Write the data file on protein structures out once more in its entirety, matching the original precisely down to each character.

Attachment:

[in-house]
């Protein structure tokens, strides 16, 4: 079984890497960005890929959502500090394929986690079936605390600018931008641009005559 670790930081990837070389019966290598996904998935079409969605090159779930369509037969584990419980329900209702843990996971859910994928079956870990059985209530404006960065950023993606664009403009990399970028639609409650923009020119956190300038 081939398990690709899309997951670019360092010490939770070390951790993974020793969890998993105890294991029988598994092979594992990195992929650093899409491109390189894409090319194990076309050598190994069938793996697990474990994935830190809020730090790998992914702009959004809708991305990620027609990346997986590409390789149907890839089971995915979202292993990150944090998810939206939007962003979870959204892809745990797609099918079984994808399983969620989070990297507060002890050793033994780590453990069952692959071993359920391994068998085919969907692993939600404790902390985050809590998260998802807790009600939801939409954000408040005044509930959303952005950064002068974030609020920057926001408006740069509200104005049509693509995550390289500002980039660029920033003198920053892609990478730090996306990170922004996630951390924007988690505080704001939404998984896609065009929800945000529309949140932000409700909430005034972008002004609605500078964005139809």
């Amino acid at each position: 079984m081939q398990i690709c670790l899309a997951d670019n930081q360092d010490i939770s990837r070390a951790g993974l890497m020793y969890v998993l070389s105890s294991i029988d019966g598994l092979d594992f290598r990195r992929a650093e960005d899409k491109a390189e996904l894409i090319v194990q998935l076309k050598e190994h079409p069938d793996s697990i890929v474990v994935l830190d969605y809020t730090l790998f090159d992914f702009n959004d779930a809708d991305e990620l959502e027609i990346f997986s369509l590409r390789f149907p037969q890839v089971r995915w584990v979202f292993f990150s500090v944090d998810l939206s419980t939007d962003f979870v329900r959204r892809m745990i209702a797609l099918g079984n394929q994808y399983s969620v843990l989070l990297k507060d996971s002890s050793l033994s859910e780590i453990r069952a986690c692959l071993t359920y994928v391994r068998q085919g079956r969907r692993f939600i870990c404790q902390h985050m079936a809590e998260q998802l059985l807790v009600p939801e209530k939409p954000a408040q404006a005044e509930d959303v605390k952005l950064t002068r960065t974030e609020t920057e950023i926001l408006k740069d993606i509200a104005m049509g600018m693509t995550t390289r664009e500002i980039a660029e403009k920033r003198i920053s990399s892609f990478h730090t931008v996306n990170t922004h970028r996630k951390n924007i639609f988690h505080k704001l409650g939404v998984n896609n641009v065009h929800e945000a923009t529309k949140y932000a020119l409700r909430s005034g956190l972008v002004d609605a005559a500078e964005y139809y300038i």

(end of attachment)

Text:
[in-house]
């Protein structure tokens, strides 16, 4: 079984890497960005890929959502500090394929986690079936605390600018931008641009005559 670790930081990837070389019966290598996904998935079409969605090159779930369509037969584990419980329900209702843990996971859910994928079956870990059985209530404006960065950023993606664009403009990399970028639609409650923009020119956190300038 081939398990690709899309997951670019360092010490939770070390951790993974020793969890998993105890294991029988598994092979594992990195992929650093899409491109390189894409090319194990076309050598190994069938793996697990474990994935830190809020730090790998992914702009959004809708991305990620027609990346997986590409390789149907890839089971995915979202292993990150944090998810939206939007962003979870959204892809745990797609099918079984994808399983969620989070990297507060002890050793033994780590453990069952692959071993359920391994068998085919969907692993939600404790902390985050809590998260998802807790009600939801939409954000408040005044509930959303952005950064002068974030609020920057926001408006740069509200104005049509693509995550390289500002980039660029920033003198920053892609990478730090996306990170922004996630951390924007988690505080704001939404998984896609065009929800945000529309949140932000409700909430005034972008002004609605500078964005139809």
């Amino acid at each position: 079984m081939q398990i690709c670790l899309a997951d670019n930081q360092d010490i939770s990837r070390a951790g993974l890497m020793y969890v998993l070389s105890s294991i029988d019966g598994l092979d594992f290598r990195r992929a650093e960005d899409k491109a390189e996904l894409i090319v194990q998935l076309k050598e190994h079409p069938d793996s697990i890929v474990v994935l830190d969605y809020t730090l790998f090159d992914f702009n959004d779930a809708d991305e990620l959502e027609i990346f997986s369509l590409r390789f149907p037969q890839v089971r995915w584990v979202f292993f990150s500090v944090d998810l939206s419980t939007d962003f979870v329900r959204r892809m745990i209702a797609l099918g079984n394929q994808y399983s969620v843990l989070l990297k507060d996971s002890s050793l033994s859910e780590i453990r069952a986690c692959l071993t359920y994928v391994r068998q085919g079956r969907r692993f939600i870990c404790q902390h985050m079936a809590e998260q998802l059985l807790v009600p939801e209530k939409p954000a408040q404006a005044e509930d959303v605390k952005l950064t002068r960065t974030e609020t920057e950023i926001l408006k740069d993606i509200a104005m049509g600018m693509t995550t390289r664009e500002i980039a660029e403009k920033r003198i920053s990399s892609f990478h730090t931008v996306n990170t922004h970028r996630k951390n924007i639609f988690h505080k704001l409650g939404v998984n896609n641009v065009h929800e945000a923009t529309k949140y932000a020119l409700r909430s005034g956190l972008v002004d609605a005559a500078e964005y139809y300038i």